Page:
The sixth prediction is that Indigenous dissatisfaction with governmental actions like passage of the Native Title Amendment Act is likely to result in increasing resort by Indigenous people to appropriate international avenues of redress, particularly in light of the international community's current scrutiny of Australia's treatment of Indigenous people and also in light of the increasing scrutiny of Australian affairs leading up to the Sydney 2000 Olympics. Australia's ratification of a number of international agreements now opens up the possibility of allegations of human rights abuses being ventilated in formal international proceedings.
The seventh prediction is that nothing which John Howard, Kim Beazley, Peter Beattie, or any other politician can do now will remove native title as an issue from the political and legal agenda, so that all "stakeholders" will continue to need legal advice about Commonwealth and State native title legislation which is complex and often unwieldy.
The eighth prediction is that native title hopefully will be raised more and more in the public consciousness and also in civics education in schools and universities in courses as varied as journalism, business, law, legal studies, politics, and social and cultural studies. Hopefully, this will also result in a gradual abandonment of the public and media-driven desire to view native title in simplistic terms of "goodies", "baddies", "who wins", "who loses", etc. All sides have acted in ways which can be criticized on some levels - governments, bureaucrats, and courts who have presided over dispossession of Indigenous people by lawful means without compensation; commercial interests who have gained from those actions and who also use their superior resources and power to their advantage in political lobbying and land negotiations; Indigenous claimants who have participated in unjustified ambit claims and multiple claims, extortionate demands in negotiations, and understandable but unjustified public outbursts after unsuccessful court action to prove native title or prevent development.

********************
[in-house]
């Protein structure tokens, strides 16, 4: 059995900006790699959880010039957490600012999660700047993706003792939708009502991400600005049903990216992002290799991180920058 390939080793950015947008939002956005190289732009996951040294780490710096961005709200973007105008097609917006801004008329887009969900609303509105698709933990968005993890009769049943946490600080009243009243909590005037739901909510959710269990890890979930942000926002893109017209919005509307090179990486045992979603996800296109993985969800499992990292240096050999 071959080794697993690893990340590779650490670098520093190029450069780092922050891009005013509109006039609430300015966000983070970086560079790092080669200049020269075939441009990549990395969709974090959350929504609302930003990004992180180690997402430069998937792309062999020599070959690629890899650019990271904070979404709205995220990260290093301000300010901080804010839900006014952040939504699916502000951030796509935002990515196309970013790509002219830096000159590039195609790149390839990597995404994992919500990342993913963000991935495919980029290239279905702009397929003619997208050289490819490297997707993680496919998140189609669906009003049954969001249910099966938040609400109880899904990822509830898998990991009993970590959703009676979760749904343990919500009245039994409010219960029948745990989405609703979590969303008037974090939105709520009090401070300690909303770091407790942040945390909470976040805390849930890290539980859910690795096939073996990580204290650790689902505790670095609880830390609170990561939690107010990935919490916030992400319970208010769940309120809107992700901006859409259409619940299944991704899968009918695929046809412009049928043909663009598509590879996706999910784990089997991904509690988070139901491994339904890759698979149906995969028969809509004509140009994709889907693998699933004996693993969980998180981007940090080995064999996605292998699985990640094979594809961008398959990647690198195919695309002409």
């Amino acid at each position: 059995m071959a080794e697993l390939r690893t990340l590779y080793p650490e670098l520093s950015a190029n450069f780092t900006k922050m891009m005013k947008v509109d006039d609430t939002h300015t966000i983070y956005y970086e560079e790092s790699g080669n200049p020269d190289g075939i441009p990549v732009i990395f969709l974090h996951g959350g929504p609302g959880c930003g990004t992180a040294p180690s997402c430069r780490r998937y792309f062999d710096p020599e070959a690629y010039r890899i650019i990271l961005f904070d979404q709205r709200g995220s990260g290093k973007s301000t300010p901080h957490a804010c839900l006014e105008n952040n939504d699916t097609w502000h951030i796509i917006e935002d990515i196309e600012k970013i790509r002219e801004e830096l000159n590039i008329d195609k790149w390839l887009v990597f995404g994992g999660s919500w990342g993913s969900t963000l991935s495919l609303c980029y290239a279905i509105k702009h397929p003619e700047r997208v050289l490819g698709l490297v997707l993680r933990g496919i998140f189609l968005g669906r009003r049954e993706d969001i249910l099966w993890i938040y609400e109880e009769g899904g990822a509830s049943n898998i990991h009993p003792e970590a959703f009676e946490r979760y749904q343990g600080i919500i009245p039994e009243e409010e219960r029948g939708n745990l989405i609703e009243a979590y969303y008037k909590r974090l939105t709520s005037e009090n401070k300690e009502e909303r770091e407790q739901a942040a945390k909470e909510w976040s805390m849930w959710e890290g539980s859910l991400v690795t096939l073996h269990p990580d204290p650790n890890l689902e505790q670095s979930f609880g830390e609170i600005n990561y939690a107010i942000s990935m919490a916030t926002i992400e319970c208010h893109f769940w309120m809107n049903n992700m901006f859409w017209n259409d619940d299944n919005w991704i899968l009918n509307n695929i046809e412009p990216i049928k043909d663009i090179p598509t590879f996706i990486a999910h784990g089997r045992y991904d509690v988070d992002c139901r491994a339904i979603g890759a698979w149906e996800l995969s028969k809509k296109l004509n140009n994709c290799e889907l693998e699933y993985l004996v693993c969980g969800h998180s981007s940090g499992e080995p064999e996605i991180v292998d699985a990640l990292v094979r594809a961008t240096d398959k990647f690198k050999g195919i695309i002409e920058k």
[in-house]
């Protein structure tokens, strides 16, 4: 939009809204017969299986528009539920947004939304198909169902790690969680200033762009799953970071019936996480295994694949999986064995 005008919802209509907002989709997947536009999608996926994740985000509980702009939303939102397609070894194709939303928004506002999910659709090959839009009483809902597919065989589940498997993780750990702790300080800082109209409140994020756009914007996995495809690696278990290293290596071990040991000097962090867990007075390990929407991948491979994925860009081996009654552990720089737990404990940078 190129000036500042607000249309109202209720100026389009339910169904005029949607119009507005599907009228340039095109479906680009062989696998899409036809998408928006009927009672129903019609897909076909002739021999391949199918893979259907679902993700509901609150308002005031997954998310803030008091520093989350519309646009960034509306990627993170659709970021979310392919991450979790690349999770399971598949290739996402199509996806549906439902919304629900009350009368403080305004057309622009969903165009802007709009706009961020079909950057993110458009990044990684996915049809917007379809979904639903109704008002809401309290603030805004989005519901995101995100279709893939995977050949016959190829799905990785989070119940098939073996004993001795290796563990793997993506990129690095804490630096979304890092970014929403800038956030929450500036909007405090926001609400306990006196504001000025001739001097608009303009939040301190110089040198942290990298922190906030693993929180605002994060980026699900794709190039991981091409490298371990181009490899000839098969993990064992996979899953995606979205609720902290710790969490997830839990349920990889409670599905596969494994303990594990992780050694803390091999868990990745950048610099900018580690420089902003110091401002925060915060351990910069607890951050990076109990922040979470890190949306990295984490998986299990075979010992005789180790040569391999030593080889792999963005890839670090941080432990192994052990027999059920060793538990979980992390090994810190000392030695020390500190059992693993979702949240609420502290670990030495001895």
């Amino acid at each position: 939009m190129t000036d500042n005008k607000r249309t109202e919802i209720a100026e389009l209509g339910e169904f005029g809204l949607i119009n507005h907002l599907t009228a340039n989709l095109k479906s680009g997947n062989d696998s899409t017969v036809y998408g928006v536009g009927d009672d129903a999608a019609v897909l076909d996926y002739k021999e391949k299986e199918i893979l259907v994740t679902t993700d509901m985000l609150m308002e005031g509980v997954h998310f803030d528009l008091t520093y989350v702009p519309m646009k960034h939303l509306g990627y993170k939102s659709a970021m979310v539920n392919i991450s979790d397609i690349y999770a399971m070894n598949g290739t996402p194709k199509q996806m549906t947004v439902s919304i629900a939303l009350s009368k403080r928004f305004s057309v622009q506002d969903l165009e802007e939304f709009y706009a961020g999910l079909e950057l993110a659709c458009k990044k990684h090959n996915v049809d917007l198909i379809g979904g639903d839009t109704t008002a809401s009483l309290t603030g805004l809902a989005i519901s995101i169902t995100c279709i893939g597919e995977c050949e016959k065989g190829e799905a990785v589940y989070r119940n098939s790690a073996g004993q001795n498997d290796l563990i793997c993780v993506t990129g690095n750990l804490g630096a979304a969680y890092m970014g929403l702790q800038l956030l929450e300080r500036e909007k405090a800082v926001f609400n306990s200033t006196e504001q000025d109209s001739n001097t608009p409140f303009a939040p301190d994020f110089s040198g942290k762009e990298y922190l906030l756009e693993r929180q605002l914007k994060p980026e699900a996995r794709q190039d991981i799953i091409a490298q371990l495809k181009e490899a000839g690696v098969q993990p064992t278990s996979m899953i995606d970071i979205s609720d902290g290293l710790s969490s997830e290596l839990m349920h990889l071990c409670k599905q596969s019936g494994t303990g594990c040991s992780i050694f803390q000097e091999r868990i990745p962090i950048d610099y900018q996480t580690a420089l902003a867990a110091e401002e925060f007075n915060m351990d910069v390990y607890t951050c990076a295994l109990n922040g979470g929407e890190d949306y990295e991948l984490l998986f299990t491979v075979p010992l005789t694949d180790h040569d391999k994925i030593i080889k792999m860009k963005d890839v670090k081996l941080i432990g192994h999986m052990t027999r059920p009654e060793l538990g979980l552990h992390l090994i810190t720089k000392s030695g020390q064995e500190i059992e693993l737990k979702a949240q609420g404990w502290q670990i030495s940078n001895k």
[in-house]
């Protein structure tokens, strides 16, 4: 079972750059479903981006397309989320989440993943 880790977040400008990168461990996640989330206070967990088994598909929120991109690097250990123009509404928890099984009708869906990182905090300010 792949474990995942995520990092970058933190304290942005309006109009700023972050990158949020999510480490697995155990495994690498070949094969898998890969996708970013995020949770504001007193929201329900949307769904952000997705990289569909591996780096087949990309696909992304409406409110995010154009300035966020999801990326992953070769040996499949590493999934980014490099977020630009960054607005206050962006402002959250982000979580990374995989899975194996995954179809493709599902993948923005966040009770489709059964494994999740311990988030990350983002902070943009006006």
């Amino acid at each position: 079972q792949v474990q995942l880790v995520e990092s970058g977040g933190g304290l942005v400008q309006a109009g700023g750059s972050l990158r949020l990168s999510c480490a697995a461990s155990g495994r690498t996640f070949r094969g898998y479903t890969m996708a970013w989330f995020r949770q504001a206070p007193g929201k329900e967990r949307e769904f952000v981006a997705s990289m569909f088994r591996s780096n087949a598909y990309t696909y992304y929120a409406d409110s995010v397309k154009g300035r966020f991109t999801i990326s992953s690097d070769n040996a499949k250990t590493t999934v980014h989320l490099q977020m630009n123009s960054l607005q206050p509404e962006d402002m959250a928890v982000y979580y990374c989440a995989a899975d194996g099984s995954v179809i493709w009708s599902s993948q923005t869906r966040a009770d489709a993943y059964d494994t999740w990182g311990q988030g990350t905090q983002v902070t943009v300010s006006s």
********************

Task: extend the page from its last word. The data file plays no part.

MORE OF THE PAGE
This is a short extract from a presentation by Associate Professor Bryan Horrigan, at a free public seminar on native title conducted by the Faculty of Law in the Queensland University of Technology (QUT) on Wednesday 24 February 1999 at the Queensland Parliamentary Annexe, as part of a QUT Community Service initiative. The last part of his presentation focused upon predictions for the future.